12 Main tube portion
13 Thin tube portion
14 Envelope
15 Sealant
16, 17 Power supply wire
18 Metal foil
19 External lead wire
20 Shell portion
21 Eyelet portion
22 Base insulating portion
23 Base connecting portion
24 Cement
25 Insulating portion
28 Lighting unit

DESCRIPTION OF THE INVENTION

Preferably, in an example of the metal halide lamp according to the present invention, assuming that the arc tube has a maximum outer diameter C (mm), the following relationship is satisfied: 0.05P+2.2≦C≦0.07P+5.8.

Preferably, in an example of the metal halide lamp according to the present invention, the inner tube is filled with nitrogen gas with a nitrogen gas pressure of 20 kPa or more when a temperature in the inner tube is 25° C.

An example of a lighting apparatus according to the present invention includes: a bottom-surface-open-type lighting unit; and the metal halide lamp according to the present invention that is mounted in the lighting unit.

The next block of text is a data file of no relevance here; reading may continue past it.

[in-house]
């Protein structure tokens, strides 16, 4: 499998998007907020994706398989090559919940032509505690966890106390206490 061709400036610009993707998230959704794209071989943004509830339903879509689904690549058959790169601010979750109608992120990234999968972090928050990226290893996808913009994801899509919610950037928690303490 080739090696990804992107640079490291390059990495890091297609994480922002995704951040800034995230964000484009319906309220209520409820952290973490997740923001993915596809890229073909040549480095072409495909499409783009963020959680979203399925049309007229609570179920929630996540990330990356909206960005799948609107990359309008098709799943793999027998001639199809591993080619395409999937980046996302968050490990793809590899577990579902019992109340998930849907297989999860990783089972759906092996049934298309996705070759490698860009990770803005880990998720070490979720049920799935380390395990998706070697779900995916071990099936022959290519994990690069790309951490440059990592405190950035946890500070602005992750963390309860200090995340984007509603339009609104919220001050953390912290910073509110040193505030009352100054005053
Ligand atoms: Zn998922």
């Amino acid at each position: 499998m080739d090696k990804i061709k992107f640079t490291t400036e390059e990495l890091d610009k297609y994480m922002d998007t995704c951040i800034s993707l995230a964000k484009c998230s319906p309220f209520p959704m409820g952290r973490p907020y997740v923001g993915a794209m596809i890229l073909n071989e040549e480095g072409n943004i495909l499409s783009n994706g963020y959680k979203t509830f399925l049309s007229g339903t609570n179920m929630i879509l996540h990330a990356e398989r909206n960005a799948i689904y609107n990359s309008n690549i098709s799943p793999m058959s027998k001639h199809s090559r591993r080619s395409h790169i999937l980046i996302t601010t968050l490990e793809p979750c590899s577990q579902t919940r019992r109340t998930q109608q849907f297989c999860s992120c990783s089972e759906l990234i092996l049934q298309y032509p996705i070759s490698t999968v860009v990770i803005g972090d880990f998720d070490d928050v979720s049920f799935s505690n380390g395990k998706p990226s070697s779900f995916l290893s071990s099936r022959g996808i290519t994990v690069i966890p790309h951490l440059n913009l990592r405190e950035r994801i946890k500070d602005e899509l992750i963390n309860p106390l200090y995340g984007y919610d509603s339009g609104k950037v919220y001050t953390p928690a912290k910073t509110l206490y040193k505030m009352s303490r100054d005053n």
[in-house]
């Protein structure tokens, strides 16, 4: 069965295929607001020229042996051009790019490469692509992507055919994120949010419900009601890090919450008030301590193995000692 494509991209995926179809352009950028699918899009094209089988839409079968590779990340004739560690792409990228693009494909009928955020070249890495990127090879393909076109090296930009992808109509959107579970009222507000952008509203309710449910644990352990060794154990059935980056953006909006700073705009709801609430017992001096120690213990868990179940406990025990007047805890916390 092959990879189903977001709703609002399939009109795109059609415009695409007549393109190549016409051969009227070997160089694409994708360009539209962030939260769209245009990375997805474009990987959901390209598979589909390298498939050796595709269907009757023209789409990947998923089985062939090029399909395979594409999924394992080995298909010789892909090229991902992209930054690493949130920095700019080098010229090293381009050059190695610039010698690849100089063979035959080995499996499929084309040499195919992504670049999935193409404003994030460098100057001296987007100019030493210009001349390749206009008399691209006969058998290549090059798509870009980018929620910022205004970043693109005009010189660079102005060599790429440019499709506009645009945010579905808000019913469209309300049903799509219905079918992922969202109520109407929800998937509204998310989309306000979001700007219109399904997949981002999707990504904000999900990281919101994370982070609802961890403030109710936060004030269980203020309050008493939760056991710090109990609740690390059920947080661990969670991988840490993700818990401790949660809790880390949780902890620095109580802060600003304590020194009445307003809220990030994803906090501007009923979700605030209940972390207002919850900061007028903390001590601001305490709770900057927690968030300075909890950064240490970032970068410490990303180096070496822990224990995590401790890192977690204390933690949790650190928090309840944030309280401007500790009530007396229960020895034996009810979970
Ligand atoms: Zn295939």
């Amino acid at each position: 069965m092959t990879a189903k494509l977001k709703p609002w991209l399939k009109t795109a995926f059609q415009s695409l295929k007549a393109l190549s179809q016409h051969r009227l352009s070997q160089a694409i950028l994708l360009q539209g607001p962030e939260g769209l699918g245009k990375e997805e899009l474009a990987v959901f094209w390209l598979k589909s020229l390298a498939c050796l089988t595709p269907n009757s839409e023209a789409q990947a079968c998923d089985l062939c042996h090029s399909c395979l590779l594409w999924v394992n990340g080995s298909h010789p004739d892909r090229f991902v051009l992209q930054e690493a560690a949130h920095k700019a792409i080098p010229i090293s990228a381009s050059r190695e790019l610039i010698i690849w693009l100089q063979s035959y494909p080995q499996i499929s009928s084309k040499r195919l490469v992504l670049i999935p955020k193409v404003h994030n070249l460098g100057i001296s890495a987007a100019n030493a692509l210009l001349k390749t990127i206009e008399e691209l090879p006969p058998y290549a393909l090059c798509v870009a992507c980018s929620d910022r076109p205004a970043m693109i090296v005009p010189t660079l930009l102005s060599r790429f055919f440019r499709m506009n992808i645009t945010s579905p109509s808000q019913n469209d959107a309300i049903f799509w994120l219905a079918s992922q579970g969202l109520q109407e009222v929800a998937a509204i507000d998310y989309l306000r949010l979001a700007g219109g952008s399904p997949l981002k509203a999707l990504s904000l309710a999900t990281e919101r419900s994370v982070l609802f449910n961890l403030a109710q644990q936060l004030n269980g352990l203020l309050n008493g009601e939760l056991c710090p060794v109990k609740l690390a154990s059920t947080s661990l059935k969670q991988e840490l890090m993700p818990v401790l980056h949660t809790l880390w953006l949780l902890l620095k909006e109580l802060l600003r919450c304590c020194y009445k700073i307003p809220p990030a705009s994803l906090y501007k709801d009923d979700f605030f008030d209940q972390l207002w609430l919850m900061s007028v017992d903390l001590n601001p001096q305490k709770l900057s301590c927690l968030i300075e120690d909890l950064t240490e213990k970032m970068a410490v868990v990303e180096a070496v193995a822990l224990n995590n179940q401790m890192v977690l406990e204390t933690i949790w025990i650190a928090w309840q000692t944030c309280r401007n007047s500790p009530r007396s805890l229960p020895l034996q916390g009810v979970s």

Hereinafter, embodiments of the present invention will be described with reference to the drawings.

Embodiment 1

A metal halide lamp according to Embodiment 1 is a lamp that consumes 70 W of power. The metal halide lamp (hereinafter, also referred to simply as a “lamp”) of Embodiment 1 has an entire length L of 100 mm to 110 mm. The entire length L of a metal halide lamp 1 shown in FIG. 1 is 105 mm, for example. The metal halide lamp 1 includes an outer tube 2, an inner tube 3 provided in the outer tube 2, an arc tube 4 provided in the inner tube 3, and a base 5 attached to one end portion of the outer tube 2. The inner tube 3 has a sealing portion 10 in at least one end portion and is made of quartz glass.